All models are simplifications of real life and cannot capture all possible factors and outcomes.
Adjuvanted influenza vaccine would be cost-effective (incremental cost-effectiveness ratio <$50,000/quality-adjusted life-year) at a $1 adjuvant cost (on top of the standard vaccine cost) when adjuvant efficacy (in overcoming the difference between influenza vaccine response in HD patients and healthy adults) ≥60% and economically dominant (provides both cost savings and health benefits) when the $1 adjuvant's efficacy is 100%. A $2 adjuvant would be cost-effective if adjuvant efficacy was 100%.
The model simulated the decision to use either an adjuvanted or nonadjuvanted vaccine, assumed the societal perspective, and represented a single influenza season, or 1 year.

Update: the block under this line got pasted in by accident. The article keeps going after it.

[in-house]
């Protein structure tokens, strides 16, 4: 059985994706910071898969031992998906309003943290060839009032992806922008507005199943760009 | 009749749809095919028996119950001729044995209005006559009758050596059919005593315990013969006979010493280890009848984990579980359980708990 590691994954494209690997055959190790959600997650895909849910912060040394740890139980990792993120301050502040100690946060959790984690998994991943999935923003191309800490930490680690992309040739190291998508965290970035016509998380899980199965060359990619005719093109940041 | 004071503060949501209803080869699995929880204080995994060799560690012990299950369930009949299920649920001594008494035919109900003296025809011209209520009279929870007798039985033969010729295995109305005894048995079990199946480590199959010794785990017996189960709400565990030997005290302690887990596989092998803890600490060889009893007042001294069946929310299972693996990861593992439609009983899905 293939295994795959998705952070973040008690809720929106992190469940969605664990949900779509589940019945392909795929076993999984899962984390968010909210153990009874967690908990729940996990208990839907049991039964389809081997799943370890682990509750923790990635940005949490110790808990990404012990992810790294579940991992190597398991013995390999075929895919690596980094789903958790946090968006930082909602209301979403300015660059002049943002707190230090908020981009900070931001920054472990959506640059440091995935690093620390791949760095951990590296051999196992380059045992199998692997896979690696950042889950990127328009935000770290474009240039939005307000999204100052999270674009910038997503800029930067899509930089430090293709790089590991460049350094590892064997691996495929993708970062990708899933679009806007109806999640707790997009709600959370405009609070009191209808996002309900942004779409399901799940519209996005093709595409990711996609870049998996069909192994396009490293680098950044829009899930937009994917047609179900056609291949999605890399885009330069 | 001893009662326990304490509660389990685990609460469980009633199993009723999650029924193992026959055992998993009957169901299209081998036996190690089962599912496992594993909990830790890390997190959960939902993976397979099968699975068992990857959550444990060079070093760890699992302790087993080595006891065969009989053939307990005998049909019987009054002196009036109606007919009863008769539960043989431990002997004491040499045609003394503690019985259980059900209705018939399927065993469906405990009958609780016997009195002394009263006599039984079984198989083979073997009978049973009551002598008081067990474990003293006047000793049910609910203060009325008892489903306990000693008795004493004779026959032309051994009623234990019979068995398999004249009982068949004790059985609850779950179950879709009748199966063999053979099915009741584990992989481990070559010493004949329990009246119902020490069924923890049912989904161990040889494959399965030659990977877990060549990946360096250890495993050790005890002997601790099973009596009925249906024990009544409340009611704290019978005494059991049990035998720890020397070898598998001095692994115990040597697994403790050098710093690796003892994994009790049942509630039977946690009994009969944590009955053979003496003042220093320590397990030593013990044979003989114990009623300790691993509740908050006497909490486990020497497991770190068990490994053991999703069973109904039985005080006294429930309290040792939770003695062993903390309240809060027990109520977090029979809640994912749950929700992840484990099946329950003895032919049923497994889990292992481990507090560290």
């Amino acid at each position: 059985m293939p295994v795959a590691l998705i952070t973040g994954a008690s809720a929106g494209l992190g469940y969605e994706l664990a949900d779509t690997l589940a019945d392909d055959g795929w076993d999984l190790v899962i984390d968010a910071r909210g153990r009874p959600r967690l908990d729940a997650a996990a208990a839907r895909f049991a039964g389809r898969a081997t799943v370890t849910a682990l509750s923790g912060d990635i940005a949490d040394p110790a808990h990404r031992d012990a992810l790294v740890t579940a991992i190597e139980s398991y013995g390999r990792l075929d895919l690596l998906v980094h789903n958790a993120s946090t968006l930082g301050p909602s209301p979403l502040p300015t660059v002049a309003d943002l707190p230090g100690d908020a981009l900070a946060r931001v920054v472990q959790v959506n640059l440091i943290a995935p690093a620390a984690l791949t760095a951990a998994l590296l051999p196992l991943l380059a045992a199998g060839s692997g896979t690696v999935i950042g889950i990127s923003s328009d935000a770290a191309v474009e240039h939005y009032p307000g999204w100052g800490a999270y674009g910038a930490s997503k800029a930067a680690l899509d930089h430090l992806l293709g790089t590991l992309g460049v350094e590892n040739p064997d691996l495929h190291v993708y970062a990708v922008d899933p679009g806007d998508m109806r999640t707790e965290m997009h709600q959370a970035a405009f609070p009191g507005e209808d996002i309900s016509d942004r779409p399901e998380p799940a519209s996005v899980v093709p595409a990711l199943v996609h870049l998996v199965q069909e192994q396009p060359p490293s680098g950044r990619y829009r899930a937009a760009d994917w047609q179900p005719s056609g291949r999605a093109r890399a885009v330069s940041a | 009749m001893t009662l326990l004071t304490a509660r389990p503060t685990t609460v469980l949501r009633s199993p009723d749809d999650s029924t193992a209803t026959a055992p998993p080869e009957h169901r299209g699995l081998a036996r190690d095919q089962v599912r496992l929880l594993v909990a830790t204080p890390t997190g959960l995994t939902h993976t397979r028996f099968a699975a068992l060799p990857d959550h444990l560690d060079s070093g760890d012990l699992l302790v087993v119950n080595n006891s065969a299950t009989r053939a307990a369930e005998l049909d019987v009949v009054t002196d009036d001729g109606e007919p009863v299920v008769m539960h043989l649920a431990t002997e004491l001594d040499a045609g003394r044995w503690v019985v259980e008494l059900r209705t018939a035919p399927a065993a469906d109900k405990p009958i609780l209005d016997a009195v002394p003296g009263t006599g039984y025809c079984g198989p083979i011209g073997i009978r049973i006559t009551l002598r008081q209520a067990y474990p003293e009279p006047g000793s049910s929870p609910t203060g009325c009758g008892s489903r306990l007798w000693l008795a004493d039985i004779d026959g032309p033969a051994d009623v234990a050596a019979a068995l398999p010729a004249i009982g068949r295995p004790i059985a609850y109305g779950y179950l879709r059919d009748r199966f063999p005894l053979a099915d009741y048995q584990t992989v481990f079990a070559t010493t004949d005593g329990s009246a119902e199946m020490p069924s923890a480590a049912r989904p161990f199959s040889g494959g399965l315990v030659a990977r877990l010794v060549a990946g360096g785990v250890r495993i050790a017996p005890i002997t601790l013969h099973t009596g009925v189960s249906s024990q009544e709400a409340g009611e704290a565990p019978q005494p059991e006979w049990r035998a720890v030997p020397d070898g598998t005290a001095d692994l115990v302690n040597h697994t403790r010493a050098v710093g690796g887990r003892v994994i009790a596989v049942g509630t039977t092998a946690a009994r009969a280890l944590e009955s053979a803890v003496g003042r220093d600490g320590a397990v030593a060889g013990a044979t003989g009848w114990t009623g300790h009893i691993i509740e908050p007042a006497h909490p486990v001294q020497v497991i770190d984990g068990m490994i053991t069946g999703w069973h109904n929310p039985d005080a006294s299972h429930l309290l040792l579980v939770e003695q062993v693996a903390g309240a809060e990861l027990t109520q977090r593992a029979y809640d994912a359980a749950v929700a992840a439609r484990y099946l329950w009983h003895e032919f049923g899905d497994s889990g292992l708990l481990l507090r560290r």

Economic stochastic decision analytic simulation model.
Adjuvanted influenza vaccine at different adjuvant costs and efficacies. Sensitivity analyses explored the impact of varying influenza clinical attack rate, influenza hospitalization rate, and influenza-related mortality.
Adjuvanted influenza vaccine with adjuvant cost ≤$2 could be a cost-effective strategy in a standard influenza season depending on the potency of the adjuvant.
Incremental cost-effectiveness ratio of adjuvanted influenza vaccine (vs nonadjuvanted) with effectiveness measured in quality-adjusted life-years.
US adult HD population.
Currently more than 340,000 individuals are receiving long-term hemodialysis (HD) therapy for end-stage renal disease and therefore are particularly vulnerable to influenza, prone to more severe influenza outcomes, and less likely to achieve seroprotection from standard influenza vaccines. Influenza vaccine adjuvants, chemical or biologic compounds added to a vaccine to boost the elicited immunologic response, may help overcome this problem.